4. Should English be the official language of the United States?
  5. Are you in favor of granting retroactive Social Security eligibility to illegal immigrants who gain U.S. citizenship through an amnesty program?
  6. Are you in favor of the expanded welfare benefits and unlimited eligibility (no time, education, or work requirements) that Democrats in Congress are pushing to pass?
  7. Do you believe that Barack Obama’s nominees for federal courts should be immediately and unquestionably approved for their lifetime appointments by the U.S. Senate?
  8. Do you believe that the best way to increase the quality and effectiveness of public education in the U.S. is to rapidly expand federal funding while eliminating performance standards and accountability?
  9. Do you support the creation of a national health insurance plan that would be administered by bureaucrats in Washington, D.C.?
  10. Do you believe that the quality and availability of healthcare will increase if the federal government dictates pricing to the doctors and hospitals?
  11. Are you confident that new medicines and medical treatments will continue to be developed if the federal government controls prescription drug prices and sets profit margins for research and pharmaceutical companies?
  12. Are you in favor of creating a government-funded “Citizen Volunteer Corps” that would pay young people to do the work now done by churches and charities, earning Corps Members the same pay and benefits given to military veterans?
  13. Are you in favor of reinstituting the military draft, as Democrats in Congress have proposed?
  14. Do you believe that the federal government should allow the unionization of Department of Homeland Security employees who serve in positions critical to the safety and security of our nation?
  15. Do you support the Democrats’ drive to eliminate workers’ right to a private ballot when considering unionization of their place of employment?

Reading this list, I at first assumed that this was just some weird sort of push-polling, though it seemed a bit blatant even for that. It was only when I got to the end of the poll that I understood what was going on. At the end of the poll is a “Contribution Reply”, with nice little checkboxes so you can indicate how much money you want to give. In other words, this isn’t a push-poll. This was supposed to be sent to the party faithful, to get them riled up so they donate money. It’s a “pull-poll”.

I was very briefly registered as a Republican in Massachusetts, and they must somehow still have me in their system. I’m considering sending them back their poll with a nice liberal set of answers in their helpfully included business reply envelope.

Somehow I doubt anyone even looks at the survey, though.


For the third year running, my parents are hosting a Chinese exchange teacher, and for the last two years, Rosh Hashanah has fallen just as the new teachers are getting comfortable in their new role. Both years, the teachers have been sufficiently curious about Judaism that they wanted to attend a service to see what it is like. This seems sort of bizarre to me — surely it’s incredibly boring! — but I suppose that if I were in China, I would jump at the chance to attend a ceremony by a minority religious group little known in the US.

The teacher this year said that two things struck her particularly about tonight’s service. One was the simplicity. The service had 6 dedicated musicians and countless songs, ran in two languages, and employed straight sermons, call and response in English, and a number of other patterns, so I was a bit surprised by that description. I suppose it’s true that the space, a middle school auditorium, was not ornate by any measure, and the most physically elaborate act was probably the lighting of a few candles.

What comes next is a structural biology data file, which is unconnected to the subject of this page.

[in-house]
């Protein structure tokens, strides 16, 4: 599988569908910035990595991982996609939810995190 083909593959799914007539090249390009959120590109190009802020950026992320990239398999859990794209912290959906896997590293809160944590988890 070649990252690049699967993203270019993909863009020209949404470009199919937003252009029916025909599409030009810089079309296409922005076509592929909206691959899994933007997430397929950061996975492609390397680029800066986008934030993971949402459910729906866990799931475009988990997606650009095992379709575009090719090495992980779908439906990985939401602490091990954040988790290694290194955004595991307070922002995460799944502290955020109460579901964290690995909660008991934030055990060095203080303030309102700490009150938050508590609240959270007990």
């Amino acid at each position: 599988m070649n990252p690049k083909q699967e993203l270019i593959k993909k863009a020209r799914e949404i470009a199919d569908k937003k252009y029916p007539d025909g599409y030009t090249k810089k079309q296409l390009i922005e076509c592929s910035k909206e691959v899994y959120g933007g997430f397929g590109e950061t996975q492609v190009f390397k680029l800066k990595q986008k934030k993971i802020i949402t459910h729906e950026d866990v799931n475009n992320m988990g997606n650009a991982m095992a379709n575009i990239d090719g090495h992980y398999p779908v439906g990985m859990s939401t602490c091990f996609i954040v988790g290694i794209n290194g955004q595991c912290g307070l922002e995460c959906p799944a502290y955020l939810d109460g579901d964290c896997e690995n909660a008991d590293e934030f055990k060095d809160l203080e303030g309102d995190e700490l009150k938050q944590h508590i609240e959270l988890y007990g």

Her other observation was a favorite passage from the text. It’s a silent prayer that reads

O God, keep my tongue from evil and my lips from deceit. Help me to be silent in the face of derision, humble in the presence of all.

She certainly has an interesting perspective.


I’m headed home to CT for Rosh Hashanah, and all the usual family traditions that have been going since long before I was born. The weather forecast is clear for tomorrow, so I might also get a chance to go sailing with my parents. It should be a nice weekend.

In other news, my mystery ailment has resolved itself into a minor head-cold. My only concern now is how to safely blow my nose on the freeway.

Down with the sickness

What causes fever, occasional dizziness, slight stomach upset, and a mild headache? Whatever it is, I seem to have it. I’m tempted to label it the world’s mildest case of flu, but it’s probably something else entirely, because according to wikipedia, only 14% of patients with “flu-like symptoms” actually have an influenza infection.

Anyway, it provided a fine excuse to sit around and watch The A-Team, which, as it turns out, was an absolutely terrible show.


This weekend was the RSI/CEE 25th Anniversary conference/reunion. It was a lot of fun. Imagine a weekend of hanging out with your friends and counselors from high school summer camp, except now they’re all academics, engineers, entrepreneurs, and quants. There was a speech by Dean Kamen (of Segway fame), a panel with four Nobel-prize winners, and a black-tie dinner (note to self: make sure cufflinks and tux are in the same state). There were also lots of informal parties. In short: a good time.

Yesterday I played ultimate frisbee for the first time in years, instigated by a friend who plays for a club in Japan, so I am totally sore and a little dizzy. Adding to the soreness is the 20 miles I bicycled yesterday, mostly due to getting terribly lost on the way to a small dinner party. I may have visited Newton; I’m really not sure.